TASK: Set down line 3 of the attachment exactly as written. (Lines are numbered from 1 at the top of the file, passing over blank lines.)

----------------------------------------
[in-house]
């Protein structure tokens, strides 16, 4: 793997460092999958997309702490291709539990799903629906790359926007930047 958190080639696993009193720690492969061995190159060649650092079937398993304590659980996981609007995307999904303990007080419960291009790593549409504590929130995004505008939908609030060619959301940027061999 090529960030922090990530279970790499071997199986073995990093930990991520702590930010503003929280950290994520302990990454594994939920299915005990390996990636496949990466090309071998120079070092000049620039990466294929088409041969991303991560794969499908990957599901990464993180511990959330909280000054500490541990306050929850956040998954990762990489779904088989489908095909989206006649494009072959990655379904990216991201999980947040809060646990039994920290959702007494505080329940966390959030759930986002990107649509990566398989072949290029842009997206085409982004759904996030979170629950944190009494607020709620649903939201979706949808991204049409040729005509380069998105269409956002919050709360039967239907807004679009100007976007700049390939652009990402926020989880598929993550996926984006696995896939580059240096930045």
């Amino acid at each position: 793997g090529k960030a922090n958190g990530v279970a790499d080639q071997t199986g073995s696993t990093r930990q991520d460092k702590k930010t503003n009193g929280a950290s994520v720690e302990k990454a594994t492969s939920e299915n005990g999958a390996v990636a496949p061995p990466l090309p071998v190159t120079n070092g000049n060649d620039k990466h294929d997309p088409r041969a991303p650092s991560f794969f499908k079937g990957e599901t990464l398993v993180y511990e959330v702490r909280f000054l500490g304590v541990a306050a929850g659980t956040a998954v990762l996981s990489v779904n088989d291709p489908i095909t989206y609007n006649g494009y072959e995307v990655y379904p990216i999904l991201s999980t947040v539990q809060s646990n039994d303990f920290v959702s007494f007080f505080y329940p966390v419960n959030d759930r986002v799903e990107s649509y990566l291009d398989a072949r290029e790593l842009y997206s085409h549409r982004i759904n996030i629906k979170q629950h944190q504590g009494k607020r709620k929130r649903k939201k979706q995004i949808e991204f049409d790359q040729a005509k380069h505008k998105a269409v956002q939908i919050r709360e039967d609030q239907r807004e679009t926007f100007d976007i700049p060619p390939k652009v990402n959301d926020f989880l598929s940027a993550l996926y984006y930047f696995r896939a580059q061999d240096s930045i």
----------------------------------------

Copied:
């Amino acid at each position: 793997g090529k960030a922090n958190g990530v279970a790499d080639q071997t199986g073995s696993t990093r930990q991520d460092k702590k930010t503003n009193g929280a950290s994520v720690e302990k990454a594994t492969s939920e299915n005990g999958a390996v990636a496949p061995p990466l090309p071998v190159t120079n070092g000049n060649d620039k990466h294929d997309p088409r041969a991303p650092s991560f794969f499908k079937g990957e599901t990464l398993v993180y511990e959330v702490r909280f000054l500490g304590v541990a306050a929850g659980t956040a998954v990762l996981s990489v779904n088989d291709p489908i095909t989206y609007n006649g494009y072959e995307v990655y379904p990216i999904l991201s999980t947040v539990q809060s646990n039994d303990f920290v959702s007494f007080f505080y329940p966390v419960n959030d759930r986002v799903e990107s649509y990566l291009d398989a072949r290029e790593l842009y997206s085409h549409r982004i759904n996030i629906k979170q629950h944190q504590g009494k607020r709620k929130r649903k939201k979706q995004i949808e991204f049409d790359q040729a005509k380069h505008k998105a269409v956002q939908i919050r709360e039967d609030q239907r807004e679009t926007f100007d976007i700049p060619p390939k652009v990402n959301d926020f989880l598929s940027a993550l996926y984006y930047f696995r896939a580059q061999d240096s930045i």